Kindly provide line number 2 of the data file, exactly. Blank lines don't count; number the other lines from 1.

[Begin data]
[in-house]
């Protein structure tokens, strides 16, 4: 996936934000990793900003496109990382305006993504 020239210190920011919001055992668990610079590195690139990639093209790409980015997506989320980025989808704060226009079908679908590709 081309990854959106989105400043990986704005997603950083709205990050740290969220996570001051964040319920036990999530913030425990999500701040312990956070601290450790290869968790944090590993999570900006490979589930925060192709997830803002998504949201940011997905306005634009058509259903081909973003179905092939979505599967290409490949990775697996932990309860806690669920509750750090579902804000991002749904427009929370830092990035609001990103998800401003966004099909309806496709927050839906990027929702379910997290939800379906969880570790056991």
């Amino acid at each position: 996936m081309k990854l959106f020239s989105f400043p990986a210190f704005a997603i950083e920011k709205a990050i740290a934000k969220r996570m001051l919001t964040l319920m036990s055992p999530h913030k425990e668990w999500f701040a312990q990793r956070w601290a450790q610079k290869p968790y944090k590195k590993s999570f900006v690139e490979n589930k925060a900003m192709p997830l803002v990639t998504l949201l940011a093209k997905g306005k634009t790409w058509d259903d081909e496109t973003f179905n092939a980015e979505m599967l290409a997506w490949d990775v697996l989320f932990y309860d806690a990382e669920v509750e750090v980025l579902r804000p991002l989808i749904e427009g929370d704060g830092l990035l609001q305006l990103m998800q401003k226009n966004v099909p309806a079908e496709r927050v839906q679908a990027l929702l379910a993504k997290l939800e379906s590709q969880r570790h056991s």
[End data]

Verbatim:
């Protein structure tokens, strides 16, 4: 996936934000990793900003496109990382305006993504 020239210190920011919001055992668990610079590195690139990639093209790409980015997506989320980025989808704060226009079908679908590709 081309990854959106989105400043990986704005997603950083709205990050740290969220996570001051964040319920036990999530913030425990999500701040312990956070601290450790290869968790944090590993999570900006490979589930925060192709997830803002998504949201940011997905306005634009058509259903081909973003179905092939979505599967290409490949990775697996932990309860806690669920509750750090579902804000991002749904427009929370830092990035609001990103998800401003966004099909309806496709927050839906990027929702379910997290939800379906969880570790056991």